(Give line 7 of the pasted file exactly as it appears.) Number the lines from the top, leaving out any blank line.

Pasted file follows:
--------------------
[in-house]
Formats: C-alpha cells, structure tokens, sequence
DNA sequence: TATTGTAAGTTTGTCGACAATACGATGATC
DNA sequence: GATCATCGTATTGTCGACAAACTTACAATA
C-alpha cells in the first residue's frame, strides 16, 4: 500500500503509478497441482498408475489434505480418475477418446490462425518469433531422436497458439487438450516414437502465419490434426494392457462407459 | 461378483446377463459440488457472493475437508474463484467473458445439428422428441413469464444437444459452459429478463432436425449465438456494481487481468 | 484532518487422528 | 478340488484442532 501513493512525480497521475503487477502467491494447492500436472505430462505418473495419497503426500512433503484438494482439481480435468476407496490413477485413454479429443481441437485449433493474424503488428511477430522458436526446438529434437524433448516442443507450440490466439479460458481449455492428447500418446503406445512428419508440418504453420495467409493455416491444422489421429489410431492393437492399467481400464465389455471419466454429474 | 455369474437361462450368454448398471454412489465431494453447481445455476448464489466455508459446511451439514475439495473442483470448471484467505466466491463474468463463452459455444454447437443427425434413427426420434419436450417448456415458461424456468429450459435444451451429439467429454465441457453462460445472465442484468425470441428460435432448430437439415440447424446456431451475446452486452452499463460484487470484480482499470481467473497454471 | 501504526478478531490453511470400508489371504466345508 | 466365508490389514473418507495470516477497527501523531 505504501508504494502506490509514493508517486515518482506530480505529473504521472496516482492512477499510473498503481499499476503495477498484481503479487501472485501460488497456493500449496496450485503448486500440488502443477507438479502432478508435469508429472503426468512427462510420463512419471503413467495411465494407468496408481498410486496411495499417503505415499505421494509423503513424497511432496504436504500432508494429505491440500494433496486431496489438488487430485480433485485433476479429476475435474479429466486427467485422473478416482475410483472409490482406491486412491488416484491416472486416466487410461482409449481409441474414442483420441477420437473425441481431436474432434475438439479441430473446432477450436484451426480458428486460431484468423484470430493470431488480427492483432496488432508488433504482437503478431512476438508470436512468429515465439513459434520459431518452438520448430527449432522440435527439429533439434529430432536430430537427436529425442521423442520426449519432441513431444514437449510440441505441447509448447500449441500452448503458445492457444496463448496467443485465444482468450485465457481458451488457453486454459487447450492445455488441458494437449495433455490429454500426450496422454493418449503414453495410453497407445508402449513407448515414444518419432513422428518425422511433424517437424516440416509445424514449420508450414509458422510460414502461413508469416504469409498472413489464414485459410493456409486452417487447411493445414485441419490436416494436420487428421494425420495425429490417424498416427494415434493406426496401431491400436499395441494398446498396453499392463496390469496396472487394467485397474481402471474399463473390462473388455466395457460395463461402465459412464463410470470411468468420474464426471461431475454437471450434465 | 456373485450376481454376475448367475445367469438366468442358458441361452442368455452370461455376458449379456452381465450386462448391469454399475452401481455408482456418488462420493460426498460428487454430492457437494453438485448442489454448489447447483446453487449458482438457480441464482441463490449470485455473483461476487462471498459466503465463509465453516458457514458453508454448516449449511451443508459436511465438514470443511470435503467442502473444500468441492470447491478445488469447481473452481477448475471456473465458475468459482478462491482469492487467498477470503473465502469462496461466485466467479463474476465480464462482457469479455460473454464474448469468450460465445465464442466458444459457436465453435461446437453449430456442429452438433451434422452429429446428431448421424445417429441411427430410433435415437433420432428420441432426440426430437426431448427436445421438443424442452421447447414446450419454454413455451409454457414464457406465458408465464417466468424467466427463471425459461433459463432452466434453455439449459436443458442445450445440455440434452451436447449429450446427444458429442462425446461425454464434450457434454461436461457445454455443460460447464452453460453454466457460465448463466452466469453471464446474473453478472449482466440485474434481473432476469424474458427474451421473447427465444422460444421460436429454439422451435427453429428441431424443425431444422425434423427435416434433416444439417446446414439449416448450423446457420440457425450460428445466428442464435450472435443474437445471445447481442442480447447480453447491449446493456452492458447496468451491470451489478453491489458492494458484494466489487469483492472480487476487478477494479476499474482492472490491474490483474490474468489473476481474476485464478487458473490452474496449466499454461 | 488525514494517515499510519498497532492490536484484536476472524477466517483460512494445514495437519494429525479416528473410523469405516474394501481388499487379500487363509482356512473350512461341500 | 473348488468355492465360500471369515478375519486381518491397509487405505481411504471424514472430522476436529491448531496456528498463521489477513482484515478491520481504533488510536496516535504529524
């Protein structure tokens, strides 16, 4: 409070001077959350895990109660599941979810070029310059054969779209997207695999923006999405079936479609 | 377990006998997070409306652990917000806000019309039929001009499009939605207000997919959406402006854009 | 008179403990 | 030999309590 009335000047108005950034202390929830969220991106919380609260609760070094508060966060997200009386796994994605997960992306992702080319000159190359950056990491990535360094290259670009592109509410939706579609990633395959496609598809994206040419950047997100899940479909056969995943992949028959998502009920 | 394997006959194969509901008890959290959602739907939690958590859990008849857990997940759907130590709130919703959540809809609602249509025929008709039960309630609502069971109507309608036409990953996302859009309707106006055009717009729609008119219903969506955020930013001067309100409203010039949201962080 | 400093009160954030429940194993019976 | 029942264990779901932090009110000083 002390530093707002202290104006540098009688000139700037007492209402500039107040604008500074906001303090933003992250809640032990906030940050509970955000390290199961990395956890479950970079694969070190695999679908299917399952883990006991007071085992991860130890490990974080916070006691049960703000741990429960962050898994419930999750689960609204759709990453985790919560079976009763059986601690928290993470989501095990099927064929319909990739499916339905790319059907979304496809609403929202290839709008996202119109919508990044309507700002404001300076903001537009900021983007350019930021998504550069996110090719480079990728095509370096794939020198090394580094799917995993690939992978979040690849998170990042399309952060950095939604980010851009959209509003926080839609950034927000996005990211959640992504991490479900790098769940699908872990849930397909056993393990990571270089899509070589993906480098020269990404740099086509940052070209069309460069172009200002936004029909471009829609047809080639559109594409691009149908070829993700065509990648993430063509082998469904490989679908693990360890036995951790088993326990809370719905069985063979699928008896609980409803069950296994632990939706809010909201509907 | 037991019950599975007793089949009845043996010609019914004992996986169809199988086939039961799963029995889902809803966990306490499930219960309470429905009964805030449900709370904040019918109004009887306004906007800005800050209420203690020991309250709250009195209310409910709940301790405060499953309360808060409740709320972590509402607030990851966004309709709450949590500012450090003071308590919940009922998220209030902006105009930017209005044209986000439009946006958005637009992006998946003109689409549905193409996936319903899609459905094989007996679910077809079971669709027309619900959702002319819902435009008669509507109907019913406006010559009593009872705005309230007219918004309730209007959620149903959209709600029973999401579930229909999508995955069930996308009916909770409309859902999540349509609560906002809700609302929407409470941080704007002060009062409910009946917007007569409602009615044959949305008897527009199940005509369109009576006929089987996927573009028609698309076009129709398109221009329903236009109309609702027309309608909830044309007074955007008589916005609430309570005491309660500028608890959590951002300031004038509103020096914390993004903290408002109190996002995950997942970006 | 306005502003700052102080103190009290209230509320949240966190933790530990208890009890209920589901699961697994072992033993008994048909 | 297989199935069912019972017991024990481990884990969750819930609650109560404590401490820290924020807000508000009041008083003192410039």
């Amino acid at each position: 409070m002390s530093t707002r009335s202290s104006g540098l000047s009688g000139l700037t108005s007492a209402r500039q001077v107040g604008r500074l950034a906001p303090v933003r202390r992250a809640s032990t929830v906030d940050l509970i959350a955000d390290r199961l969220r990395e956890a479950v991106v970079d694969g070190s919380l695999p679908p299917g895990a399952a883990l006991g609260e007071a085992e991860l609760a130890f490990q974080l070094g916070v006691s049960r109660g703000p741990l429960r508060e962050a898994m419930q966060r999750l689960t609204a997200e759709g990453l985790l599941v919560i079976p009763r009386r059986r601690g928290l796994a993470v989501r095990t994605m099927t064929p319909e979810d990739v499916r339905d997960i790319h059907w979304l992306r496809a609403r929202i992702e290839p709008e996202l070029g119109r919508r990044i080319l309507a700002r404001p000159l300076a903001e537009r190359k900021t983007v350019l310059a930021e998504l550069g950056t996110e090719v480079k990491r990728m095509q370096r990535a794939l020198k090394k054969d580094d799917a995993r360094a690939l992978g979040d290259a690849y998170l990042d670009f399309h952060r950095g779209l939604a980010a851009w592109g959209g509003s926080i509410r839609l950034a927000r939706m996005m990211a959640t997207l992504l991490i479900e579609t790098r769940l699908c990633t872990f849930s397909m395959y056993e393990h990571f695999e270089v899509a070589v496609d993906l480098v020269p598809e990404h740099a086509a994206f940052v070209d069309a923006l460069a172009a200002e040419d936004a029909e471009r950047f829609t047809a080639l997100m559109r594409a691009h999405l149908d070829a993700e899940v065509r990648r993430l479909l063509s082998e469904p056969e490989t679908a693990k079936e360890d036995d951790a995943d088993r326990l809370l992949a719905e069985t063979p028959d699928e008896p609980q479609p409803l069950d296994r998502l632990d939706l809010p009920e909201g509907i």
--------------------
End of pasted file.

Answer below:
């Amino acid at each position: 409070m002390s530093t707002r009335s202290s104006g540098l000047s009688g000139l700037t108005s007492a209402r500039q001077v107040g604008r500074l950034a906001p303090v933003r202390r992250a809640s032990t929830v906030d940050l509970i959350a955000d390290r199961l969220r990395e956890a479950v991106v970079d694969g070190s919380l695999p679908p299917g895990a399952a883990l006991g609260e007071a085992e991860l609760a130890f490990q974080l070094g916070v006691s049960r109660g703000p741990l429960r508060e962050a898994m419930q966060r999750l689960t609204a997200e759709g990453l985790l599941v919560i079976p009763r009386r059986r601690g928290l796994a993470v989501r095990t994605m099927t064929p319909e979810d990739v499916r339905d997960i790319h059907w979304l992306r496809a609403r929202i992702e290839p709008e996202l070029g119109r919508r990044i080319l309507a700002r404001p000159l300076a903001e537009r190359k900021t983007v350019l310059a930021e998504l550069g950056t996110e090719v480079k990491r990728m095509q370096r990535a794939l020198k090394k054969d580094d799917a995993r360094a690939l992978g979040d290259a690849y998170l990042d670009f399309h952060r950095g779209l939604a980010a851009w592109g959209g509003s926080i509410r839609l950034a927000r939706m996005m990211a959640t997207l992504l991490i479900e579609t790098r769940l699908c990633t872990f849930s397909m395959y056993e393990h990571f695999e270089v899509a070589v496609d993906l480098v020269p598809e990404h740099a086509a994206f940052v070209d069309a923006l460069a172009a200002e040419d936004a029909e471009r950047f829609t047809a080639l997100m559109r594409a691009h999405l149908d070829a993700e899940v065509r990648r993430l479909l063509s082998e469904p056969e490989t679908a693990k079936e360890d036995d951790a995943d088993r326990l809370l992949a719905e069985t063979p028959d699928e008896p609980q479609p409803l069950d296994r998502l632990d939706l809010p009920e909201g509907i």